However, Frei said, it’s also true that such mechanisms require only relatively small amounts of flavonoids to trigger them – conceptually, it’s a little like a vaccine in which only a very small amount of an offending substance is required to trigger a much larger metabolic response. Because of this, there would be no benefit – and possibly some risk – to taking dietary supplements that might inject large amounts of substances the body essentially sees as undesirable foreign compounds.

Numerous studies in the United States and Europe have documented a relationship between adequate dietary intake of flavonoid-rich foods, mostly fruits and vegetables, and protection against heart disease, cancer and neurodegenerative disease, Frei said.

Balz Frei | EurekAlert!
Further information:
http://www.oregonstate.edu

Further reports about: Antioxidant flavonoids heart disease vegetables

More articles from Life Sciences:

nachricht A novel socio-ecological approach helps identifying suitable wolf habitats
17.02.2017 | Universität Zürich

nachricht New, ultra-flexible probes form reliable, scar-free integration with the brain
16.02.2017 | University of Texas at Austin

All articles from Life Sciences >>>

The most recent press releases about innovation >>>

Die letzten 5 Focus-News des innovations-reports im Überblick:

Im Focus: Breakthrough with a chain of gold atoms

In the field of nanoscience, an international team of physicists with participants from Konstanz has achieved a breakthrough in understanding heat transport

In the field of nanoscience, an international team of physicists with participants from Konstanz has achieved a breakthrough in understanding heat transport

Im Focus: DNA repair: a new letter in the cell alphabet

Results reveal how discoveries may be hidden in scientific “blind spots”

Cells need to repair damaged DNA in our genes to prevent the development of cancer and other diseases. Our cells therefore activate and send “repair-proteins”...

Im Focus: Dresdner scientists print tomorrow’s world

The Fraunhofer IWS Dresden and Technische Universität Dresden inaugurated their jointly operated Center for Additive Manufacturing Dresden (AMCD) with a festive ceremony on February 7, 2017. Scientists from various disciplines perform research on materials, additive manufacturing processes and innovative technologies, which build up components in a layer by layer process. This technology opens up new horizons for component design and combinations of functions. For example during fabrication, electrical conductors and sensors are already able to be additively manufactured into components. They provide information about stress conditions of a product during operation.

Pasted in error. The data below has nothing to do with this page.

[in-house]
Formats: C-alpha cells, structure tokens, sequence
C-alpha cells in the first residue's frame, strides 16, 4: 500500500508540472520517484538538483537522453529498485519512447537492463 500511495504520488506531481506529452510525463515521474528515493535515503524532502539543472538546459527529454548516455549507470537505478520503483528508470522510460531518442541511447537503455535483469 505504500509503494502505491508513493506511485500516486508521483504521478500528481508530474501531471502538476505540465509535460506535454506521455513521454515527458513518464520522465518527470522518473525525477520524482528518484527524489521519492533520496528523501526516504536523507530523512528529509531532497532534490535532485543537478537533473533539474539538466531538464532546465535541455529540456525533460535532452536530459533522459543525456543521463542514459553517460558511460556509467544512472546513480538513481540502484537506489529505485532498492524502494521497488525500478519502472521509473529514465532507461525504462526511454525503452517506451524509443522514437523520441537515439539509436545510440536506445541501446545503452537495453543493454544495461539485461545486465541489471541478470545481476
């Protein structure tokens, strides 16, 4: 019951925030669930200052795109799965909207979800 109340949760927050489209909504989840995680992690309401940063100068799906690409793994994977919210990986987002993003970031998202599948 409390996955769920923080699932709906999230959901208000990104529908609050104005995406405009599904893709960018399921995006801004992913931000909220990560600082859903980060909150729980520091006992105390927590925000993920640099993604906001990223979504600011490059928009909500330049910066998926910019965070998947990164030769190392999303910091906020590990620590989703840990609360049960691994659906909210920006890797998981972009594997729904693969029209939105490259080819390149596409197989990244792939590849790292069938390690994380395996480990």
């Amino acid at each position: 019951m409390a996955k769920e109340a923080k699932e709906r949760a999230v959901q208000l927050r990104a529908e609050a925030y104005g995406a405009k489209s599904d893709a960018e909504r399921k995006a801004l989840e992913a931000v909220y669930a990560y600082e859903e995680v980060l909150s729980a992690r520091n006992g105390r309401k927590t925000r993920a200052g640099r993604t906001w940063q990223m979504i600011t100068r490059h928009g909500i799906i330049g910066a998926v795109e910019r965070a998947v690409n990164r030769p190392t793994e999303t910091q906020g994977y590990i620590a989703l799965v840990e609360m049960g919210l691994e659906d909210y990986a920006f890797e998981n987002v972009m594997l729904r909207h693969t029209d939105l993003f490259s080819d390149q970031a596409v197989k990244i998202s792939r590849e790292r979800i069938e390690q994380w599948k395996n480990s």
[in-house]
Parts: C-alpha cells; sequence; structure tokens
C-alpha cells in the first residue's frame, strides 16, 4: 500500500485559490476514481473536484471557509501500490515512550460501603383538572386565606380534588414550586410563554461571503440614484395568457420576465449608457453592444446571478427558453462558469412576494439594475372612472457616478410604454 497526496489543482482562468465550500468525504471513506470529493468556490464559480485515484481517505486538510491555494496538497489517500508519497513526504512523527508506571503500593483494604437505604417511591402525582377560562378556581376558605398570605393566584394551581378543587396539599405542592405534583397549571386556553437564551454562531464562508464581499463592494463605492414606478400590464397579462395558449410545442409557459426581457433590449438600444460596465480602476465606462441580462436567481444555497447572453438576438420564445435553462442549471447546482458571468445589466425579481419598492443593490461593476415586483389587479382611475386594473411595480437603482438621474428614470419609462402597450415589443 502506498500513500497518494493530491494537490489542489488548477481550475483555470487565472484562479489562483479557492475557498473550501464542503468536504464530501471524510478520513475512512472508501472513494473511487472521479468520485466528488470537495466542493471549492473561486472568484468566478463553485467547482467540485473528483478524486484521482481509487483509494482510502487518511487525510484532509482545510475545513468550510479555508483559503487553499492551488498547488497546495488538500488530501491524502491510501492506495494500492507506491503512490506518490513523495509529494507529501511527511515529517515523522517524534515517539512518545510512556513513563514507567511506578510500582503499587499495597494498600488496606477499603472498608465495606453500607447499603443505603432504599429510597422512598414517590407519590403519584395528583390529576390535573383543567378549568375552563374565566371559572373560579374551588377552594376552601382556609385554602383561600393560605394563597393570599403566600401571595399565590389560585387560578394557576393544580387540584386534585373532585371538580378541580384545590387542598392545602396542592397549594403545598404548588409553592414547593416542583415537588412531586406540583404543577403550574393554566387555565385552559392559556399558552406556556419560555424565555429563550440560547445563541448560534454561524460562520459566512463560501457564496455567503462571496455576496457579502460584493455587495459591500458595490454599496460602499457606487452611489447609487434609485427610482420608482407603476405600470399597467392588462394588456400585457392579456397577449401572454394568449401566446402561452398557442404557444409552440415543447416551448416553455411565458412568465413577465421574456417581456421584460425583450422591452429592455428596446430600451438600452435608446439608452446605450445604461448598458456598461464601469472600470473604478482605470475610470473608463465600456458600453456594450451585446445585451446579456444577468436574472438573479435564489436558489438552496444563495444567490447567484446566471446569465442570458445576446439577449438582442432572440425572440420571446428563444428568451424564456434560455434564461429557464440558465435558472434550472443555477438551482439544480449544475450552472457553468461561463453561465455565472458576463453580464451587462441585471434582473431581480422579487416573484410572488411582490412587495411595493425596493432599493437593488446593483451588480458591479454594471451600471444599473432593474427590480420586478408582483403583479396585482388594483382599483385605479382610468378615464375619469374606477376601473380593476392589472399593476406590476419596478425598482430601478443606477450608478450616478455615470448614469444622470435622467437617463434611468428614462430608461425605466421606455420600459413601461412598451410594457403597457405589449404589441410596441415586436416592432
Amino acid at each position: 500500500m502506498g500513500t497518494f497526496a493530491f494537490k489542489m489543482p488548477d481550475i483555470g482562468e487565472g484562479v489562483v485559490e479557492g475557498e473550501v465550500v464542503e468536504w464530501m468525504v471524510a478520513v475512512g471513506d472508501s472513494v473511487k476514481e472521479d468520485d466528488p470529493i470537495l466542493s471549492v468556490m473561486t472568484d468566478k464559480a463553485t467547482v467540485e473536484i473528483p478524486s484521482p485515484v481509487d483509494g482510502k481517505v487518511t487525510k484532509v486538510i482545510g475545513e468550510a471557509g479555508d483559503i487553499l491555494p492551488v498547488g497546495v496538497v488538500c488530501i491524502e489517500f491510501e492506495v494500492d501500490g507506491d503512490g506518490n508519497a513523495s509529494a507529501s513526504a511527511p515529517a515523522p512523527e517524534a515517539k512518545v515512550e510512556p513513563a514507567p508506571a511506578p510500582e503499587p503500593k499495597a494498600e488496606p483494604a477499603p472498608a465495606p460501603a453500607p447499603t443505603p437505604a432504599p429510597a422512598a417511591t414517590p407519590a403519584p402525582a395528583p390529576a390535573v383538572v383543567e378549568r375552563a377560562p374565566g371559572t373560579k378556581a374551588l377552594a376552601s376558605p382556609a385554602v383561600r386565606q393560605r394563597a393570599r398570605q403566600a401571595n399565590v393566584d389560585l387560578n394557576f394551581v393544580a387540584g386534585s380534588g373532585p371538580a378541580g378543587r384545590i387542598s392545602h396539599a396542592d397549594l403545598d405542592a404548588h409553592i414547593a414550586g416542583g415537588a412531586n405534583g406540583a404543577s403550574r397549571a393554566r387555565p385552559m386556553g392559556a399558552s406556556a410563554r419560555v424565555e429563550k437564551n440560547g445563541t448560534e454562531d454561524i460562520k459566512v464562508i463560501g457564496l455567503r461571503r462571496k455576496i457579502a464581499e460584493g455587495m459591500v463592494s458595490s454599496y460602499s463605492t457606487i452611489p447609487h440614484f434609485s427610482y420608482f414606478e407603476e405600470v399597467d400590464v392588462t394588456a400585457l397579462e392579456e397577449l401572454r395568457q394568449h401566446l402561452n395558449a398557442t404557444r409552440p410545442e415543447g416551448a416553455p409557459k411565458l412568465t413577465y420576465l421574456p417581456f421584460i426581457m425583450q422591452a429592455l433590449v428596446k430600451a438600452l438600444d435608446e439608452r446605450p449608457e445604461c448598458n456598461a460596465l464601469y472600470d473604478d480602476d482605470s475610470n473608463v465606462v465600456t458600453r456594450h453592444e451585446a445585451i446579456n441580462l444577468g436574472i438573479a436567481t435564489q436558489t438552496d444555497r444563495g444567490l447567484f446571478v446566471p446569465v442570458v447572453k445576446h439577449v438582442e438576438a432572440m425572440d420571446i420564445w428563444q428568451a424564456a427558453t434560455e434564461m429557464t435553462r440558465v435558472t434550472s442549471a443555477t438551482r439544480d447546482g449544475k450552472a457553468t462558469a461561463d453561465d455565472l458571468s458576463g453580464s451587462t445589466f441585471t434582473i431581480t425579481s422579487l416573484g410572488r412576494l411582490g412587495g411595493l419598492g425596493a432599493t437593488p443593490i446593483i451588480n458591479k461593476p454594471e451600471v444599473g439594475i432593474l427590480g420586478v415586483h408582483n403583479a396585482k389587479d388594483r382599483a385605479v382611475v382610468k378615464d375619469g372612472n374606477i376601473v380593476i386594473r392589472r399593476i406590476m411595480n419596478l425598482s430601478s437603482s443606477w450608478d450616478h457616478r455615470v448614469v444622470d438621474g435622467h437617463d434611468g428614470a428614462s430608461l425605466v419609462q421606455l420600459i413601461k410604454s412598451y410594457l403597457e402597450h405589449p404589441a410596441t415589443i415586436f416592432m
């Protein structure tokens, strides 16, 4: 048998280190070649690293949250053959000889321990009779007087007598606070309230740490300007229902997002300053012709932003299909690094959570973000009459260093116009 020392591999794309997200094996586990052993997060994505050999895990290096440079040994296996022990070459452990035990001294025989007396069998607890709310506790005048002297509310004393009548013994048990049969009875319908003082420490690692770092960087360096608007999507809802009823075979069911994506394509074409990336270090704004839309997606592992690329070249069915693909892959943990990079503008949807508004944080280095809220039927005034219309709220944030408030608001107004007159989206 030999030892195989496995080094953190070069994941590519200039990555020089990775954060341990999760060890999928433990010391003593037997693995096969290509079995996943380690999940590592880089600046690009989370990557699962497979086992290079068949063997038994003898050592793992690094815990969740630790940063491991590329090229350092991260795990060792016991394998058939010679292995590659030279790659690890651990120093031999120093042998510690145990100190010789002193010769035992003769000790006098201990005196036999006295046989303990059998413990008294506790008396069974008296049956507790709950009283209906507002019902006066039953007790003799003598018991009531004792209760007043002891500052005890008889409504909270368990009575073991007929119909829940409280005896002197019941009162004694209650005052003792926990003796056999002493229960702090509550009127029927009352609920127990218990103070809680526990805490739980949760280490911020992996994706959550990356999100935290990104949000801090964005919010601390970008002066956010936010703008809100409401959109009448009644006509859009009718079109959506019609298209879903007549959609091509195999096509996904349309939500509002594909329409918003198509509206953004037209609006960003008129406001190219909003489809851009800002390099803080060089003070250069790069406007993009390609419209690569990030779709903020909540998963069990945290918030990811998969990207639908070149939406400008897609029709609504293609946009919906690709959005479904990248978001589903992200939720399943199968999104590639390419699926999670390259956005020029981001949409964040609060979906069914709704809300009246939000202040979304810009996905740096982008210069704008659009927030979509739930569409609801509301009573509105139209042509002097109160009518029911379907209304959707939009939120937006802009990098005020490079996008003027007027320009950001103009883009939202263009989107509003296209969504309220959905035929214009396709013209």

The 3D-printing technology, or additive manufacturing as it is often called, has long made the step out of scientific research laboratories into industrial...

Im Focus: Mimicking nature's cellular architectures via 3-D printing

Research offers new level of control over the structure of 3-D printed materials

Nature does amazing things with limited design materials. Grass, for example, can support its own weight, resist strong wind loads, and recover after being...

Im Focus: Three Magnetic States for Each Hole

Nanometer-scale magnetic perforated grids could create new possibilities for computing. Together with international colleagues, scientists from the Helmholtz Zentrum Dresden-Rossendorf (HZDR) have shown how a cobalt grid can be reliably programmed at room temperature. In addition they discovered that for every hole ("antidot") three magnetic states can be configured. The results have been published in the journal "Scientific Reports".

Physicist Dr. Rantej Bali from the HZDR, together with scientists from Singapore and Australia, designed a special grid structure in a thin layer of cobalt in...

All Focus news of the innovation-report >>>

Anzeige

Anzeige

Event News

Booth and panel discussion – The Lindau Nobel Laureate Meetings at the AAAS 2017 Annual Meeting

13.02.2017 | Event News

Complex Loading versus Hidden Reserves

10.02.2017 | Event News

International Conference on Crystal Growth in Freiburg

09.02.2017 | Event News

 
Latest News

Switched-on DNA

20.02.2017 | Materials Sciences

Second cause of hidden hearing loss identified

20.02.2017 | Health and Medicine

Prospect for more effective treatment of nerve pain

20.02.2017 | Health and Medicine

VideoLinks
B2B-VideoLinks
More VideoLinks >>>